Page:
Refugee Women’s Health Clinic at BMC
Listen in as Sheela Maru, MD & Courtney Massaro, CNM explains that our patients come from over 20 different countries and interpreter services, both in person and phone, are available to patients in over 30 languages, with an emphasis on promoting dignity, social justice, and human rights.
Sheela Maru, MD is board certified in OB/GYN. She is the Director of the department’s section of Global Health and the Refugee Clinic. She supports women’s health access for all women and has worked in Nepal, India, and Nigeria. Learn more about Sheela Maru, MD
Courtney Massaro, CNM is a certified nurse-midwife (CNM). She has done women’s health and public health work in Burkina Faso, Nigeria, South Sudan, Burman, and Haiti.
Melanie Cole (Host): At BMC, the Refugee Women’s Health Clinic’s mission is to provide comprehensive and culturally sensitive women’s health services along with integrated primary care services to immigrant and refugee populations, including those seeking asylum and recent immigrant communities in the Greater Boston Area with an emphasis on promoting dignity, social justice and human rights. My guests today are Dr. Sheela Maru – she’s a board certified OB/GYN and the director in the department section of global health and the refugee clinic and Boston Medical Center – and Courtney Massaro – she’s a certified nurse midwife that’s done women’s health and public health work in Burkina Faso, Niger, South Sudan, Burma and Haiti. Welcome to the show, ladies. Dr. Maru, I’d like to start with you. Tell us a little bit about the Women’s Refugee Health Clinic at BMC and why did this come about.
Dr. Sheela Maru (Guest): Boston Medical Center has been the hospital of choice for a variety of immigrant populations in the Greater Boston Area for many years, and we have been able to provide comprehensive and specialized services so that we’re giving the best possible care to these populations with particular needs. We have seen that for women’s health, which can often be a sensitive and yet very important part of health care, that special services that are trauma informed and are paying attention to trauma and experiences that people have come to up to the point of arriving at healthcare has been important for these particular populations.
Melanie: Courtney, where do some of these patients come from?
Courtney Massaro, CNM, FNP-C, MPH RN (Guest): We have patients from all over the world. I think that the majority of our patients right now come from Sub-Saharan Africa, but we have patients from Europe and Asia, Central America, South America, anyone who’s seeking asylum or has been granted refugee status, or those recent immigrants who need just a little bit of extra services and a little bit of extra support.
Melanie: Dr. Maru, for women as you said, this is such a sensitive area for women’s health services and certainly for people who are not as familiar with some of the healthcare opportunities in this country. Tell us about some of the unique services for immigrants and refugees that you offer.
Dr. Maru: That’s very true. We are really very focused on the concept of trauma informed care. Many of our patients have experienced a variety of different traumas, including violence and sexual violence, and those things can play an important role when going through a pregnancy, for example, or even going through problems that are related to gynecologic health, such as pelvic pain or problems with bleeding or sexual functions. Trauma informed care is one of the really important key principles of the care that we deliver in the clinic. Additionally, we also provide care for women who are seeking asylums in this country, and we have additional expertise female genital cutting, which is a practice that’s common among many of the countries from which our patients come from and can also be a reason that they are here in this country and that they're seeking asylum. Providing medical affidavits as well as consultants for that health issue is another one of our special services.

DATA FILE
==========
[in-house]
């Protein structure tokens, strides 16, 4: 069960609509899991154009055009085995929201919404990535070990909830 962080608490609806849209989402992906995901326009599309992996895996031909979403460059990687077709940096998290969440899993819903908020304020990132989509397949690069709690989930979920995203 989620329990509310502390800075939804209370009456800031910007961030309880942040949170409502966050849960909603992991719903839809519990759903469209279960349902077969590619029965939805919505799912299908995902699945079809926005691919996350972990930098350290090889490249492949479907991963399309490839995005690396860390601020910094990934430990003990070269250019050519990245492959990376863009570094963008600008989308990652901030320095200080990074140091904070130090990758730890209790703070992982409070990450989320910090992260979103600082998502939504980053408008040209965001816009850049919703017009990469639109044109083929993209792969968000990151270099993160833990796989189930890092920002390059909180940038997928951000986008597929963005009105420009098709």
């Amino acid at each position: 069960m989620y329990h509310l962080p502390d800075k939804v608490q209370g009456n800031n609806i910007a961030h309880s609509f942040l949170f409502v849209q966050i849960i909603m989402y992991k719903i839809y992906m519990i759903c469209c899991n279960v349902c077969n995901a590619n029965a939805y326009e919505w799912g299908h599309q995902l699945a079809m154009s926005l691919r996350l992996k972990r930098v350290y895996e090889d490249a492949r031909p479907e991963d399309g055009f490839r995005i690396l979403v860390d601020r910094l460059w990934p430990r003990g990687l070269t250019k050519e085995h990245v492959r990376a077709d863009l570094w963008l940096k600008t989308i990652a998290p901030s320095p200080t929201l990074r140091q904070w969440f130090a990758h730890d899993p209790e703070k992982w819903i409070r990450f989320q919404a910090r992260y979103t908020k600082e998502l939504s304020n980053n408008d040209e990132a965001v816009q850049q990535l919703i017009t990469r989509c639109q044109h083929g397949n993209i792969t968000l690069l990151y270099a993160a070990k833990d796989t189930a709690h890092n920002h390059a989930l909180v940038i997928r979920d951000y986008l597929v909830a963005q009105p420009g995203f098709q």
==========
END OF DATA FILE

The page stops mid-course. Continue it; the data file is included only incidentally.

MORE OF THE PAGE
Another very important part of our clinic is our integration with other services that exist within Boston Medical Center and with the broader community. We have a social worker who sits in our clinic and meets with all of our patients during their clinic visit, and she is directly integrated with the Boston Center for Refugee Health and Human Rights. This center provides mental health services, legal services, case management and patient navigation. We are also very integrated with the internal medicine program for immigrant and refugee health, and that center provides medical and psychological affidavits and primary care for many of our patients.
Melanie: Courtney, I'm going to stick with you for just a minute because as a midwife, we in America can't comprehend the difficulties that women in other countries might endure when they're pregnant, and you mentioned medical affidavits and even female genital cutting. Tell us about how receptive and how difficult is it for you to work with some of these women and get them to feel comfortable with you and the intimacy of that type of service.
Courtney: It certainly takes time. Like any relationship, it develops over time. One of the really nice things about our clinic, not only for pregnant women, but for women who are seeking gynecological care, is we try and go very slowly. Pregnant women obviously have the whole pregnancy so it’s nine months of multiple visits where I slowly work into getting them to know me, me getting to know them, but also for gynecological patients. Most of the time, with the first visit, we just talk to them and we explain what our clinic is, we try and adjust whatever problem that they have – if it’s acute, it needs to be addressed immediately – but we want to build that relationship and then say for the next visit, you're going to come back and that’s when we’re going to do our exam.